which requires bytes. Thus by means of triangular mesh is needed

bites, which is three times more than the plane based storage requirement.

Fig. 4.

5 Lossless versus loss compressions

Lossless compression Pure plane based representation of 3D meshes provides lossless compression, since we can exactly restore the initial mesh. As lossless compression its compression ratio depends from polyhedron’s shape, and for some polyhedrons it can provide big value of compression.

In general case the required storage can be calculated for both types of coding as following: Let P be a convex polyhedron for which the number of faces are and vertices are . For coding the polyhedron by means of plane based approach will be required bytes. For coding the polyhedron by triangular mesh will be required bytes, where is number of triangles on the faces. At worst case, when there is only one triangle on each face we would require to store bytes.

Loss compression The plane base coding approach additionally allows lossy compression of 3D meshes. The plane based coding is not very sensitive to the removal of some planes from the system of polyhedrons representation, while in contrast to that triangular meshes are quite sensitive to the vertices removal. If a single plane is removed from the plane base representation of a polyhedron it does not change other planes since there is no need of separate topological information. We suggest the following two algorithms for lossy compression: A plane can be removed from the system of representation of a polyhedron if its corresponding face has much smaller surface than other faces. Thus for a given triangle if its area is smaller than certain value we can remove its corresponding plane from the representation. For two neighbor triangles we can replace their corresponding planes by a single plane if the angle between those planes is quite small (are nearly parallel). Thus for two given neighbor triangles if the angle between their normals is smaller than certain number , their corresponding planes can be combined into one plane.

6 Representation of a non-convex polyhedron

We suggest two algorithms for a non-convex polyhedron representation.

1. The first algorithm is the following: we divide a non-convex polyhedron into convex polyhedrons and each of them is represented by its collection of planes.

2. The second algorithm is the following: we divide the surface of a non-convex polyhedron into pseudo-convex and pseudo-concave parts and each of them is represented by its collection of planes. We denote vertices of an initial triangle as and by the oriented plane containing that triangle with outside directed normal. We numerate in such a way that in the plane the insider space of the triangle would be on the left side of the vectors , , when we look from the positive hemispace bounded by .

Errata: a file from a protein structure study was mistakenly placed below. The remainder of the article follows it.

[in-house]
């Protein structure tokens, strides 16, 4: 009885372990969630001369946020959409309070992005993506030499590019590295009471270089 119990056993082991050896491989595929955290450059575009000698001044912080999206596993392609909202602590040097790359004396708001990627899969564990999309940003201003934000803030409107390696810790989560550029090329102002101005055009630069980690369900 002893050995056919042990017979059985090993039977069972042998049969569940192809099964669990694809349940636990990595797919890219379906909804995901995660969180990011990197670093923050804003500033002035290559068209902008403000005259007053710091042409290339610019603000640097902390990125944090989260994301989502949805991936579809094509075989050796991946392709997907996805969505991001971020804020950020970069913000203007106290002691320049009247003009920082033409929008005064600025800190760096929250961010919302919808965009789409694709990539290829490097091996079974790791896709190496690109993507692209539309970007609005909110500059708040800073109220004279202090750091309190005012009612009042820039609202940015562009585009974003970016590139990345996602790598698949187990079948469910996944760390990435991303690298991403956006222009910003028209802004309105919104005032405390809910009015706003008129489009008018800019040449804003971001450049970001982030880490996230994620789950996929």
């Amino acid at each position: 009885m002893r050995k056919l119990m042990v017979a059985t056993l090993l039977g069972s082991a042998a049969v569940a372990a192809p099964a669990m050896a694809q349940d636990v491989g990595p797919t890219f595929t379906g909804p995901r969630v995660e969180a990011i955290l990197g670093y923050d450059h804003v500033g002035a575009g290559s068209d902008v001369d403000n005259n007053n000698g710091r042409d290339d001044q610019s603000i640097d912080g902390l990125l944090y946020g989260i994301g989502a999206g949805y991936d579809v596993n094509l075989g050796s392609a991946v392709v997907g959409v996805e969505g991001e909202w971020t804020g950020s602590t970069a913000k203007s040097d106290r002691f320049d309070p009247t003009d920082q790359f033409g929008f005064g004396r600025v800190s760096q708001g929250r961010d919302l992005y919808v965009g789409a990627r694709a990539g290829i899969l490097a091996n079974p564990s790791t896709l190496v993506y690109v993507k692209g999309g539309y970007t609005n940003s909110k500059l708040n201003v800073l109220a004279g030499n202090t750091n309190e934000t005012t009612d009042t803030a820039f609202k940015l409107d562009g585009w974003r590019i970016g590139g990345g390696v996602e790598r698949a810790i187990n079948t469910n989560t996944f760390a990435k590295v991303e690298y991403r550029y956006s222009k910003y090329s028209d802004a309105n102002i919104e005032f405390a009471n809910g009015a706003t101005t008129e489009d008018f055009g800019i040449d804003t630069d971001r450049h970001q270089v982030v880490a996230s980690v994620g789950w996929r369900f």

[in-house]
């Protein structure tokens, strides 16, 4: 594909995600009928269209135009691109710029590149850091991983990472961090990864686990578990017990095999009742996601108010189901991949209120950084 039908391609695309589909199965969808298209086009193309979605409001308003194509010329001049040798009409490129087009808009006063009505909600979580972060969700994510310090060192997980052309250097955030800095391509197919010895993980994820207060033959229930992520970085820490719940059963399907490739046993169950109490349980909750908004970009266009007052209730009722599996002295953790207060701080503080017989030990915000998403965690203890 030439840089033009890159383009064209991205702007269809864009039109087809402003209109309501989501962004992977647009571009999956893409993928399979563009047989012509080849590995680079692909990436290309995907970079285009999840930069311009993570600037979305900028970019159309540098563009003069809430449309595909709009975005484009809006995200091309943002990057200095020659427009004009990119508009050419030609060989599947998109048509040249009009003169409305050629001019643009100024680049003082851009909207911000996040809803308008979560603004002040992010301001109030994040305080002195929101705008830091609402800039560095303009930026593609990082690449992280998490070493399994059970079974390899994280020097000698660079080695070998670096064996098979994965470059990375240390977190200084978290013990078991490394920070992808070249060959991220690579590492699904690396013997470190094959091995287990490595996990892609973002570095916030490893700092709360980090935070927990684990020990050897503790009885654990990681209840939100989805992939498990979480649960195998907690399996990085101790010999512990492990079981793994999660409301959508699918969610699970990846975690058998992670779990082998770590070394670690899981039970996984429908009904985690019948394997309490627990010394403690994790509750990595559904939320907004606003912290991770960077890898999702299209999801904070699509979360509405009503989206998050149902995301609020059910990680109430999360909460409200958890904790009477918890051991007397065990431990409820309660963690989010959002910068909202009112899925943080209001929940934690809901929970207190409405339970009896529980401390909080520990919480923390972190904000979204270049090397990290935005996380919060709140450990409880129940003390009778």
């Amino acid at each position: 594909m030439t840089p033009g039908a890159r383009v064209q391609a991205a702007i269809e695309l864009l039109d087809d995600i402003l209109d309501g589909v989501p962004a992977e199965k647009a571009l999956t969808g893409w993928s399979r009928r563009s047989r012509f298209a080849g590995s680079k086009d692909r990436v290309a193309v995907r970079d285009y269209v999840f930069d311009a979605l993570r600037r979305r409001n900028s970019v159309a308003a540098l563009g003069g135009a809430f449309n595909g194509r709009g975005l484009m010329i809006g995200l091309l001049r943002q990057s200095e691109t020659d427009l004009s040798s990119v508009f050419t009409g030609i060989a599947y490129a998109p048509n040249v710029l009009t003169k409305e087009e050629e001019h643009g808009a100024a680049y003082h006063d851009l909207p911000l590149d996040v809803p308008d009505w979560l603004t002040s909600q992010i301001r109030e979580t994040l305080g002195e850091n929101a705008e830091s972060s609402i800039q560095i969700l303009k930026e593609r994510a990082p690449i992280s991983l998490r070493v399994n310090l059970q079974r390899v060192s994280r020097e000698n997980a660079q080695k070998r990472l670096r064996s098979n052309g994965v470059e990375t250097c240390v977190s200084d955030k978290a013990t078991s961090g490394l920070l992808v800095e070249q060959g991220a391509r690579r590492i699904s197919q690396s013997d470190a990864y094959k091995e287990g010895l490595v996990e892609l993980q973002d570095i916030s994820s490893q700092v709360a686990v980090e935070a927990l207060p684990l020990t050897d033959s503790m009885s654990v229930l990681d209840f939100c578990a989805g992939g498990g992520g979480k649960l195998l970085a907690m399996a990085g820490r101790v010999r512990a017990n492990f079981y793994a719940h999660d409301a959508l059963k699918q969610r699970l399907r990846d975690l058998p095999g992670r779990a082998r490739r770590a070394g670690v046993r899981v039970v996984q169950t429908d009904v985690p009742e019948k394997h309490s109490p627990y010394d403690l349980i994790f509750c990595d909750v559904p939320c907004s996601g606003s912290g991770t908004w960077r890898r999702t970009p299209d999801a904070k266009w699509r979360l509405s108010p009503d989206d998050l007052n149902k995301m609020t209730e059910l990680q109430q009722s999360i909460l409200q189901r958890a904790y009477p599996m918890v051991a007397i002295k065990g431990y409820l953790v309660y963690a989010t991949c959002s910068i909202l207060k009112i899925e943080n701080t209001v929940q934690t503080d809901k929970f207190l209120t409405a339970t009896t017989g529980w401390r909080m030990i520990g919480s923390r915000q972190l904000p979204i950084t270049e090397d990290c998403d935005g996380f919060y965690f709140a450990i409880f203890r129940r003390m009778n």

Let and are two triangles. We call them positively oriented to each other if the triangle belongs to the negative hemispace bounded by and the triangle belongs to the negative hemispace bounded by (see Fig. 5).

Fig. 5.

Let and are two triangles. We call them negatively oriented to each other if the triangle belongs to the positive hemi space bounded by and the triangle belongs to the positive hemi space bounded by (see Fig. 6).

Fig. 6.

Definition 1. We say that a collection of triangles is pseudo-convex if each two of them are positively oriented to each other .

Definition 2. We say that a collection of triangles is pseudo-concave if each two of them are negatively oriented to each other .

We suggest the following algorithm for division of the given non-convex triangular mesh into pseudo-convex and pseudo-concave parts.

We choose a triangle, which with its neighbor can organize a pseudo-convex collection. Then we verify one by one their neighbor triangles are they positively oriented with all other triangles of the pseudo-convex collection or not, if yes then we add that triangle into the collection and take next neighbor triangle. We end this process if all the neighbors that are not included yet into the pseudo-convex collection are negatively oriented. Thus we get one of the pseudo-convex parts and can remove it from the originally given non-convex mesh. Then by using same procedure we try to organize another pseudo-convex collection, and after ”filling” it with all positively oriented triangles, remove it from the non-convex mesh. We continue this until it becomes impossible to organize any pseudo-convex collection.